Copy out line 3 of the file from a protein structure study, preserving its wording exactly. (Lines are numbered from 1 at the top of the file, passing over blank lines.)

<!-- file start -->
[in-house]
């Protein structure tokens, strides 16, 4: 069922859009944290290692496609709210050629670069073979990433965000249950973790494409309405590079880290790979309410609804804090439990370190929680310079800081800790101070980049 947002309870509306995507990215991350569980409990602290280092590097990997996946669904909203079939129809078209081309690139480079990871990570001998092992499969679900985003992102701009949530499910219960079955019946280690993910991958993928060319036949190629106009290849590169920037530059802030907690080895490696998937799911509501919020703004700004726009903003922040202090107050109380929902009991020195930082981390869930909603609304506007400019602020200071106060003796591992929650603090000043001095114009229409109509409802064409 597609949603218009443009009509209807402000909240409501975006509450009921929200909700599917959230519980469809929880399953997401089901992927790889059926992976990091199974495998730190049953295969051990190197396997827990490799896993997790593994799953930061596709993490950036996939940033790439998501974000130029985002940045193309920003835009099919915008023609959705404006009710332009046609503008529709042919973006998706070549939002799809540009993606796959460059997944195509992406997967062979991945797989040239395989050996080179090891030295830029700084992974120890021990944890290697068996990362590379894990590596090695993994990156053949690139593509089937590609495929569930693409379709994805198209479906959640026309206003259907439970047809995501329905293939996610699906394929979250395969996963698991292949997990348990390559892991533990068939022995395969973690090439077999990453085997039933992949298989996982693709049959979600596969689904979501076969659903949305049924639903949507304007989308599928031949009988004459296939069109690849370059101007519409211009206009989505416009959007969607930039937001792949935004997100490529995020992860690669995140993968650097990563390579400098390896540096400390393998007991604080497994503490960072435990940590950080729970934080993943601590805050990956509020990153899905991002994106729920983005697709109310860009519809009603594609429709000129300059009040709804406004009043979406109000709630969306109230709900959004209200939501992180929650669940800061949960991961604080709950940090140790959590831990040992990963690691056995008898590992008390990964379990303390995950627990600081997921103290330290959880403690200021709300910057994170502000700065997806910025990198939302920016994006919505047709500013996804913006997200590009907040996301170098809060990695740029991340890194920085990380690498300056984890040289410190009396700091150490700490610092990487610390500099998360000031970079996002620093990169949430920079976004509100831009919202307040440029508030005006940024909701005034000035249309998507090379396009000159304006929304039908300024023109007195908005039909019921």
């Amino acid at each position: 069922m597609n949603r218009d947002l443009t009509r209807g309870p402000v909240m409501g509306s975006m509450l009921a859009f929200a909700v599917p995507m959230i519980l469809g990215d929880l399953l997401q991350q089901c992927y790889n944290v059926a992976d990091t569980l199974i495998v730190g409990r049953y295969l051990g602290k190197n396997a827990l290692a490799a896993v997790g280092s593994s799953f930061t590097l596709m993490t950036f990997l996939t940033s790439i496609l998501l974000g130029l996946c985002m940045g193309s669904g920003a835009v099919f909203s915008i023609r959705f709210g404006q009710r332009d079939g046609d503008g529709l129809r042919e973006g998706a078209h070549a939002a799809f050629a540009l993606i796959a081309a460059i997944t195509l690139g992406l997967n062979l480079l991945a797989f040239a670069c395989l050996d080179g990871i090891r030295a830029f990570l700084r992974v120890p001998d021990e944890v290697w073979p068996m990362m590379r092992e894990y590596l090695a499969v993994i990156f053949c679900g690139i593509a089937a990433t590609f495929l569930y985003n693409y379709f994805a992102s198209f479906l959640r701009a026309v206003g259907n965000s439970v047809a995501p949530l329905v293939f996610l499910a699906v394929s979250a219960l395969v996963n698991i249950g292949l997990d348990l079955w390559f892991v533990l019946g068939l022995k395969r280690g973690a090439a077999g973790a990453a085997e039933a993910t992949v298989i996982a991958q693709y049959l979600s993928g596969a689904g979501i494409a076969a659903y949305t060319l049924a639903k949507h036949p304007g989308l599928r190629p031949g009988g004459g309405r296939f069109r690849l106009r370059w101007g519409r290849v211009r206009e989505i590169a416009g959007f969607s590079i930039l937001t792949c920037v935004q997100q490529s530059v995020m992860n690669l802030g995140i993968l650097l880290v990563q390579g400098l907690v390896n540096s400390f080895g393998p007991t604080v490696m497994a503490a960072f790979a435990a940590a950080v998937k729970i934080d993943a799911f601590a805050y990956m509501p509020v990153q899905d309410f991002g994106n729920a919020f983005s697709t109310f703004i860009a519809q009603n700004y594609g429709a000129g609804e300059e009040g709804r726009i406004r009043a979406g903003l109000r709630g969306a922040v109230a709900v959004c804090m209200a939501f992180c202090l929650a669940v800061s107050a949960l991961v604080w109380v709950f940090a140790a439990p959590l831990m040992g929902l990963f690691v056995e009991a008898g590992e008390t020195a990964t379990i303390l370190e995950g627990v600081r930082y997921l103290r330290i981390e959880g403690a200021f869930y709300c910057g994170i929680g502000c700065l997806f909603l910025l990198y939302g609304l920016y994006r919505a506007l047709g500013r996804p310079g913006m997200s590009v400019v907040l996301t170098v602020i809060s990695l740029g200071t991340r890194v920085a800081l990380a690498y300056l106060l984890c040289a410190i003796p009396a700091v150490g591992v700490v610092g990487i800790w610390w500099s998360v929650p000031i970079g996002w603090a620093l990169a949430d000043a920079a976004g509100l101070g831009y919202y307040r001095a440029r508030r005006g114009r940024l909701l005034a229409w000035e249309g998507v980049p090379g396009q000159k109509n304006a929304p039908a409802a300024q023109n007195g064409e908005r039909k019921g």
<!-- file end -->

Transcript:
């Amino acid at each position: 069922m597609n949603r218009d947002l443009t009509r209807g309870p402000v909240m409501g509306s975006m509450l009921a859009f929200a909700v599917p995507m959230i519980l469809g990215d929880l399953l997401q991350q089901c992927y790889n944290v059926a992976d990091t569980l199974i495998v730190g409990r049953y295969l051990g602290k190197n396997a827990l290692a490799a896993v997790g280092s593994s799953f930061t590097l596709m993490t950036f990997l996939t940033s790439i496609l998501l974000g130029l996946c985002m940045g193309s669904g920003a835009v099919f909203s915008i023609r959705f709210g404006q009710r332009d079939g046609d503008g529709l129809r042919e973006g998706a078209h070549a939002a799809f050629a540009l993606i796959a081309a460059i997944t195509l690139g992406l997967n062979l480079l991945a797989f040239a670069c395989l050996d080179g990871i090891r030295a830029f990570l700084r992974v120890p001998d021990e944890v290697w073979p068996m990362m590379r092992e894990y590596l090695a499969v993994i990156f053949c679900g690139i593509a089937a990433t590609f495929l569930y985003n693409y379709f994805a992102s198209f479906l959640r701009a026309v206003g259907n965000s439970v047809a995501p949530l329905v293939f996610l499910a699906v394929s979250a219960l395969v996963n698991i249950g292949l997990d348990l079955w390559f892991v533990l019946g068939l022995k395969r280690g973690a090439a077999g973790a990453a085997e039933a993910t992949v298989i996982a991958q693709y049959l979600s993928g596969a689904g979501i494409a076969a659903y949305t060319l049924a639903k949507h036949p304007g989308l599928r190629p031949g009988g004459g309405r296939f069109r690849l106009r370059w101007g519409r290849v211009r206009e989505i590169a416009g959007f969607s590079i930039l937001t792949c920037v935004q997100q490529s530059v995020m992860n690669l802030g995140i993968l650097l880290v990563q390579g400098l907690v390896n540096s400390f080895g393998p007991t604080v490696m497994a503490a960072f790979a435990a940590a950080v998937k729970i934080d993943a799911f601590a805050y990956m509501p509020v990153q899905d309410f991002g994106n729920a919020f983005s697709t109310f703004i860009a519809q009603n700004y594609g429709a000129g609804e300059e009040g709804r726009i406004r009043a979406g903003l109000r709630g969306a922040v109230a709900v959004c804090m209200a939501f992180c202090l929650a669940v800061s107050a949960l991961v604080w109380v709950f940090a140790a439990p959590l831990m040992g929902l990963f690691v056995e009991a008898g590992e008390t020195a990964t379990i303390l370190e995950g627990v600081r930082y997921l103290r330290i981390e959880g403690a200021f869930y709300c910057g994170i929680g502000c700065l997806f909603l910025l990198y939302g609304l920016y994006r919505a506007l047709g500013r996804p310079g913006m997200s590009v400019v907040l996301t170098v602020i809060s990695l740029g200071t991340r890194v920085a800081l990380a690498y300056l106060l984890c040289a410190i003796p009396a700091v150490g591992v700490v610092g990487i800790w610390w500099s998360v929650p000031i970079g996002w603090a620093l990169a949430d000043a920079a976004g509100l101070g831009y919202y307040r001095a440029r508030r005006g114009r940024l909701l005034a229409w000035e249309g998507v980049p090379g396009q000159k109509n304006a929304p039908a409802a300024q023109n007195g064409e908005r039909k019921g």